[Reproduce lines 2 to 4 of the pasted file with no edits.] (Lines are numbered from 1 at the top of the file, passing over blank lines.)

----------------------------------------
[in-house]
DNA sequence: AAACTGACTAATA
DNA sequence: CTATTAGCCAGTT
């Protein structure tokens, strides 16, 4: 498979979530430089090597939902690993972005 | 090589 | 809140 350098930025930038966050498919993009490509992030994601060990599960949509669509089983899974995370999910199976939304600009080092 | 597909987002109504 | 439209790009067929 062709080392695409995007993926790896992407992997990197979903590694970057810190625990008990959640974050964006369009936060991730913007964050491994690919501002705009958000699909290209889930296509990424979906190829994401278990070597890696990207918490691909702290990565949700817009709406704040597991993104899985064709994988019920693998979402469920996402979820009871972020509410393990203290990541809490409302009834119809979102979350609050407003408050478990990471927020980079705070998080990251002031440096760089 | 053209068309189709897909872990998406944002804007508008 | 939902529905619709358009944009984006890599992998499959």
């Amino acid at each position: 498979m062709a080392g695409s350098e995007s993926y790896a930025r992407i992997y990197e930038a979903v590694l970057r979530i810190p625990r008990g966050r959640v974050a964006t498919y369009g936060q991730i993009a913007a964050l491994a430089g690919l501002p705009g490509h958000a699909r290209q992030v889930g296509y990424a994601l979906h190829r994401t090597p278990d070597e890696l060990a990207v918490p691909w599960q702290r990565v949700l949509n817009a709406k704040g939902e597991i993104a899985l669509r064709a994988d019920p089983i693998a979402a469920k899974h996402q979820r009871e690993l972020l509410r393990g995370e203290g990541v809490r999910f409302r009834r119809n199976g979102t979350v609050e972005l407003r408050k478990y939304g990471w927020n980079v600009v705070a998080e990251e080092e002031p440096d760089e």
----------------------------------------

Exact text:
DNA sequence: AAACTGACTAATA
DNA sequence: CTATTAGCCAGTT
């Protein structure tokens, strides 16, 4: 498979979530430089090597939902690993972005 | 090589 | 809140 350098930025930038966050498919993009490509992030994601060990599960949509669509089983899974995370999910199976939304600009080092 | 597909987002109504 | 439209790009067929 062709080392695409995007993926790896992407992997990197979903590694970057810190625990008990959640974050964006369009936060991730913007964050491994690919501002705009958000699909290209889930296509990424979906190829994401278990070597890696990207918490691909702290990565949700817009709406704040597991993104899985064709994988019920693998979402469920996402979820009871972020509410393990203290990541809490409302009834119809979102979350609050407003408050478990990471927020980079705070998080990251002031440096760089 | 053209068309189709897909872990998406944002804007508008 | 939902529905619709358009944009984006890599992998499959």